man, i didnt know there were SO many things about bikes..



Jdub410

New Member
Feb 4, 2008
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i dont know where to begin. i decided that i really want to get a road bike for cardio and leg building purposes. but there is so much cycling technical jargon, i cant understand anything.

i have searched around for a website that provides beginner information regarding all aspects of road biking. well i obviously didnt find one. so if anyone knows of a good site, a link would be greatly appreciated.

my first questions before i purchase a bike are:

1.) i'm 6'1, and i think i figured out that ill need a bike that is 60cm (whatever that perptains to, i dont know). but there are quite a few bikes ive looked at that use inches and not centimeters. an ad will say, 25" with 28" tires. so what kind of inch measurement should a 6'1 guy look for?

2.) i dont really want anything expensive yet. is it possible to just spend a couple hundred dollars on an entry level bike that i wont have to work on everytime i wanna ride?

3.) why are some bikes sold without pedals? so you have to buy them seperately? $$$$.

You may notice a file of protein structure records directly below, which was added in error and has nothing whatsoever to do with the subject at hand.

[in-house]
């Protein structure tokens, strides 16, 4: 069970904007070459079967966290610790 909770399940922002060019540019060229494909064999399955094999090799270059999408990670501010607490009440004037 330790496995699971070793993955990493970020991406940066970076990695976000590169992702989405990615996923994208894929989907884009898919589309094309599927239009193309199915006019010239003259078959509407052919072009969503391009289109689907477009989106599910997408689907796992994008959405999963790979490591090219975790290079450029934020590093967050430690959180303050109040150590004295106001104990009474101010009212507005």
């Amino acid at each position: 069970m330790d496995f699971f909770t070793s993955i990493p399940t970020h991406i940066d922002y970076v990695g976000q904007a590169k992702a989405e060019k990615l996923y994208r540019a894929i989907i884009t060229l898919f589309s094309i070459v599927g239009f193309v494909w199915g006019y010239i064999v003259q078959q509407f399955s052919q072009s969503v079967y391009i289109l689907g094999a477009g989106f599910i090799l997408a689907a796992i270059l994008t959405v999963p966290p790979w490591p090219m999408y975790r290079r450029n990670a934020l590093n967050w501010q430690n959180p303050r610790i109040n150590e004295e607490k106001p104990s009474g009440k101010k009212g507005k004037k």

4.) any other stereotypical newby tips would be overly appreciated.

thanks alot already!
 

cdy291

New Member
Nov 23, 2006
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1) That is the frame size. As measured here under ST. Most bike will come in 5 to 10 sizes. As for wheel size that does not matter outside of WalMart. Almost all road bikes except for some real small ones come with 700c wheels. A smaller frame like a 46cm will likley come with 650c wheels. Mountain and hybrid or cruiser stlyle bike tend to be measured in inches, I don't know why. They also will come with 26 inch wheels although some mountain bike now have 29 inch wheels, claiming that the larger wheels monuver over roots and rock better. Any good bike shop will fit you perfectly to a bike. You also have things to look at like stem lenght and reach but the guy a the bike shop will help you out with that.
2) If you are just starting out and don't know what you want to do yet going with a cheaper bike is the way to go. If you like it then you can get a nice road bike. I'd say once you can do rides reguarly over 25 miles then its time for a nicer one. I never seen anyone ride 100 miles in a day one a $300 hybrid, but every day on a $800 to $10,000+ plus one. And just because its cheap doesn't mean you don't have to work on it some. Cheaper parts need adjustment alot more than exspensive ones do, going back to you needing a nicer bike if you ride more.
3) Bikes are sold with out pedals so you can pick you pedal and your shoe combo. There are so many differnet cleat sytems out there that they just don't put any pedals on the bike. If you don't know what clippless pedals are you have alot of reading to do.
4)Read alot on the internet, go to a good bike shop, ask all the questions you have.
 

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